Further explication of these elements is not necessary at this point because Plaintiff's complaint contains only vague allegations that are insufficient under any standard, particularly with respect to whether she has stated her case for pervasiveness and regularity. Indeed, rather than directly alleging discriminatory acts, Plaintiff mainly relies on her allegation that she complained to her superior about unspecified discrimination. The failure to describe with particularity the conduct contributing to the hostile environment is especially problematic given the time period issue that exists on the face of the complaint.[4] The Court is unable to assess whether Plaintiff has set out a viable claim because she has not explained with even minimal detail what happened when and whether the events identified as occurring within the time period (her termination and surrounding circumstances) are part of a continuous hostile environment along with the earlier discrimination to which she alludes. In any event, allusions are insufficient. If Plaintiff made repeated complaints of discrimination, she can recount the substance of that discrimination with at least some particularity and must do so in an amended complaint. The motion to dismiss will be granted with respect to Count II. On amendment, Plaintiff may ground her claim for a hostile environment partly on discriminatory acts that occurred before the relevant time frame as long as she alleges continuation of the hostile environment through to other acts occurring within the period.

Count III: Retaliation

Plaintiff's third claim is for retaliation in the form of her termination. As with Count I, the termination occurred within the time period and the claim is timely. See Morgan, 536 U.S. at 114 ("Discrete acts such as termination... are easy to identify. Each incident of discrimination and each retaliatory adverse employment decision constitutes a separate actionable unlawful employment practice.'").

"To establish a prima facie case of retaliation under Title VII, a plaintiff must tender evidence that: (1) she engaged in activity protected by Title VII; (2) the employer took an adverse employment action against her; and (3) there was a causal connection between her participation in the protected activity and the adverse employment action.'" Moore v. City of Phila., 461 F.3d 331, 340-41 (3d Cir. 2006) (quoting Nelson v. Upsala Coll., 51 F.3d 383, 386 (3d Cir. 1995)). Although a plaintiff need not fully establish a prima facie case to overcome a motion to dismiss and is only required to make "allegations that raise a reasonable expectation that discovery will reveal evidence of the necessary element, " Fowler v. UPMC Shadyside, 578 F.3d 203, 213 (3d Cir. 2009), she still must "nudge[] her claims... across the line from conceivable to plausible.'" Id. at 212 (quoting Bell Atl. Corp. v. Twombly, 550 U.S. 544, 570 (2007)).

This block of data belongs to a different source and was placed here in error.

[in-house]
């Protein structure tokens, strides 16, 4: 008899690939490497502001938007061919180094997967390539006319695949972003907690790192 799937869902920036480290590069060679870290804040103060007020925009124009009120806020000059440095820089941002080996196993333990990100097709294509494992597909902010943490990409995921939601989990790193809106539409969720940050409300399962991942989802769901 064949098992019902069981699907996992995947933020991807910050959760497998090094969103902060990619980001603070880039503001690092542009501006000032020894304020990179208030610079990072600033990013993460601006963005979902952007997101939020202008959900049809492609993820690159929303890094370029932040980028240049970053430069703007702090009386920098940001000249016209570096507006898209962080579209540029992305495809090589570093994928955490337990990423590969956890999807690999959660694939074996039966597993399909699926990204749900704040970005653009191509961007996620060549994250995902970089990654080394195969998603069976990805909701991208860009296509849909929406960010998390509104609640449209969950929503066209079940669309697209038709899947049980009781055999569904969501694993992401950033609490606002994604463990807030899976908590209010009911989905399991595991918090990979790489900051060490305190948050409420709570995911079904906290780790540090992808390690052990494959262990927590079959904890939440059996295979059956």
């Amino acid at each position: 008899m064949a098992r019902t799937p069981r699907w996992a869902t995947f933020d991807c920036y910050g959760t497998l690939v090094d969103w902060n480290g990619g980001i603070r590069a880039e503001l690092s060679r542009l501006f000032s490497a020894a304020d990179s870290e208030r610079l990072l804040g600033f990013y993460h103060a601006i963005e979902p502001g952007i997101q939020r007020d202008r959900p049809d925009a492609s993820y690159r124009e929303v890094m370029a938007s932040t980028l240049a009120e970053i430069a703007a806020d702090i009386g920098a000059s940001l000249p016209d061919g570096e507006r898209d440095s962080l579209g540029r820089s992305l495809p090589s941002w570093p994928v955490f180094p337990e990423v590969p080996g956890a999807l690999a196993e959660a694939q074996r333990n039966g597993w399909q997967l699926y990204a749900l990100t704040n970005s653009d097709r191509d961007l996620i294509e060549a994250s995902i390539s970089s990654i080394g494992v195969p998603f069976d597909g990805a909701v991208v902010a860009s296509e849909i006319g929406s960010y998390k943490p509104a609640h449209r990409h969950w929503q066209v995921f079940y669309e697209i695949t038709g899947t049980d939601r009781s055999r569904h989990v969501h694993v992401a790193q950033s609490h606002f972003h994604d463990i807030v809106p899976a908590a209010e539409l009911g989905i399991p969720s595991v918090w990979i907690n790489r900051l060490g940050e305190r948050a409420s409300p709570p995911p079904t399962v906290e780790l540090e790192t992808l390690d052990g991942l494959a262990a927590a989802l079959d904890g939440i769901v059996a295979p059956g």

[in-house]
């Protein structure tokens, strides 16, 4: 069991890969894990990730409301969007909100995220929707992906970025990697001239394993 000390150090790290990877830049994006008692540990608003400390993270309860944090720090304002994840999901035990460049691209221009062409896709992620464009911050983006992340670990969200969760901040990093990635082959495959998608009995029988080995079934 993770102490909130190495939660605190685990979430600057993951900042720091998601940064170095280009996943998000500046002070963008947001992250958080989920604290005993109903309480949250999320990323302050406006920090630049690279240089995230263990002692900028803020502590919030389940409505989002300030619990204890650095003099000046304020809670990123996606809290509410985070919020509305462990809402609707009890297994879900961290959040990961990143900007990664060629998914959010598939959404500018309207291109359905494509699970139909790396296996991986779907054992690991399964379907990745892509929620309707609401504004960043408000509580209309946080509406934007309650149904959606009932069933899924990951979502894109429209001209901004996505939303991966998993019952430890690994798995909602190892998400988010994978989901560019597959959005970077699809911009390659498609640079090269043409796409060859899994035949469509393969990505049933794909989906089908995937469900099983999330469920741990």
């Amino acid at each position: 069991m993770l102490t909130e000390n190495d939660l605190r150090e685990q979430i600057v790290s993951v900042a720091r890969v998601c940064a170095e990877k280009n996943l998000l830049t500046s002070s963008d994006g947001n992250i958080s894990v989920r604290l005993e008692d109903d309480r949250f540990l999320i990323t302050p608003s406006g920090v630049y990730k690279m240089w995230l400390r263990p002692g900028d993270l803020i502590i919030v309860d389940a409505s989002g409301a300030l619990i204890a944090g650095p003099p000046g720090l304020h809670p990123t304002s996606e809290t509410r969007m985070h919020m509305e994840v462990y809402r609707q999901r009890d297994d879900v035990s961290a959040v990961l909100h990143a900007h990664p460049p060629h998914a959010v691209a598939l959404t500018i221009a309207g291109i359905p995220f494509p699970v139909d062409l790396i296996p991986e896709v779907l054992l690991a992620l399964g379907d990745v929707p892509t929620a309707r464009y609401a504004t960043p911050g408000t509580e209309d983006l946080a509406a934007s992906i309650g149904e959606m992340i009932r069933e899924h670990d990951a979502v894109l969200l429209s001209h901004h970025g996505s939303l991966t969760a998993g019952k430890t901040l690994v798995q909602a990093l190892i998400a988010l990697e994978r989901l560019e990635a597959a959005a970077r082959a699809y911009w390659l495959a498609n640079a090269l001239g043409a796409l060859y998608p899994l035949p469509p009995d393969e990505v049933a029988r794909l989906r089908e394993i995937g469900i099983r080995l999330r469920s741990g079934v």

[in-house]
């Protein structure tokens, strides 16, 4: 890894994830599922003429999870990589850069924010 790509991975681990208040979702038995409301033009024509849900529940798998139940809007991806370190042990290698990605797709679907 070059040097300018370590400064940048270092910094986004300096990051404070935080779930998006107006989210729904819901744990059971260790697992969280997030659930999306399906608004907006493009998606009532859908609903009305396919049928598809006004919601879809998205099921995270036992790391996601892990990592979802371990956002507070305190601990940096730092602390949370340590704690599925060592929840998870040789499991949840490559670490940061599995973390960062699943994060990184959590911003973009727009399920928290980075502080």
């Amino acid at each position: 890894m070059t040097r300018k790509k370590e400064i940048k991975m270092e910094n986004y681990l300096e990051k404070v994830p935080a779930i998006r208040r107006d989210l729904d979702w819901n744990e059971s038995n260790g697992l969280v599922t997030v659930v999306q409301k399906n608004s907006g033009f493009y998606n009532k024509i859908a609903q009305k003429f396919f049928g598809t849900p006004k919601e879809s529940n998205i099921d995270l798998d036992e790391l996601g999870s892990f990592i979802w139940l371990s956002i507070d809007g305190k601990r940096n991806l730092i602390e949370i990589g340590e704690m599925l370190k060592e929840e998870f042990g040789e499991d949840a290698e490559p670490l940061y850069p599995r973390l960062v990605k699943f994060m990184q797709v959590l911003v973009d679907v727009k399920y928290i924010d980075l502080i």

A plaintiff may demonstrate the causal connection by showing "(1) a temporal proximity between the two events that is unusually suggestive' of retaliation, or (2) timing plus other evidence, such as evidence that the employer engaged in a pattern of antagonism' with the plaintiff." Boandl v. Geithner, 752 F.Supp.2d 540, 562 (E.D. Pa. 2010) (citing Luckiewicz v. Potter, 670 F.Supp.2d 400, 411 (E.D. Pa. 2009)). Lack of temporal proximity, by itself, should not foreclose the possibility of causal connection. See Kachmar v. SunGard Data Sys., Inc., 109 F.3d 173, 179 (3d Cir. 1997).

Here, it would be difficult to conclude that the timing is suggestive. The only date Plaintiff identifies for any of her complaints is mid-March 2009 (or possibly mid-April), and she was terminated five months later. And the Court is concerned that any employee who has ever made a complaint and been fired months later would also be able to state a viable claim and necessitate litigation beyond the motion to dismiss stage on that basis alone, which makes Plaintiff's claim here seem merely conceivable rather than plausible. On the other hand, Plaintiff has painted a picture, albeit sketchy, of herself as repeatedly asserting discrimination complaints and then being fired over an altercation with a white coworker who was the aggressor and was not fired; Plaintiff describes the fight as a convenient opportunity to discharge her. Perhaps the determining factor is that it is unclear what more Plaintiff could reasonably be expected to allege without the benefit of discovery. Finding no satisfactory answer to that question, the Court will deny the motion to dismiss with respect to Count III.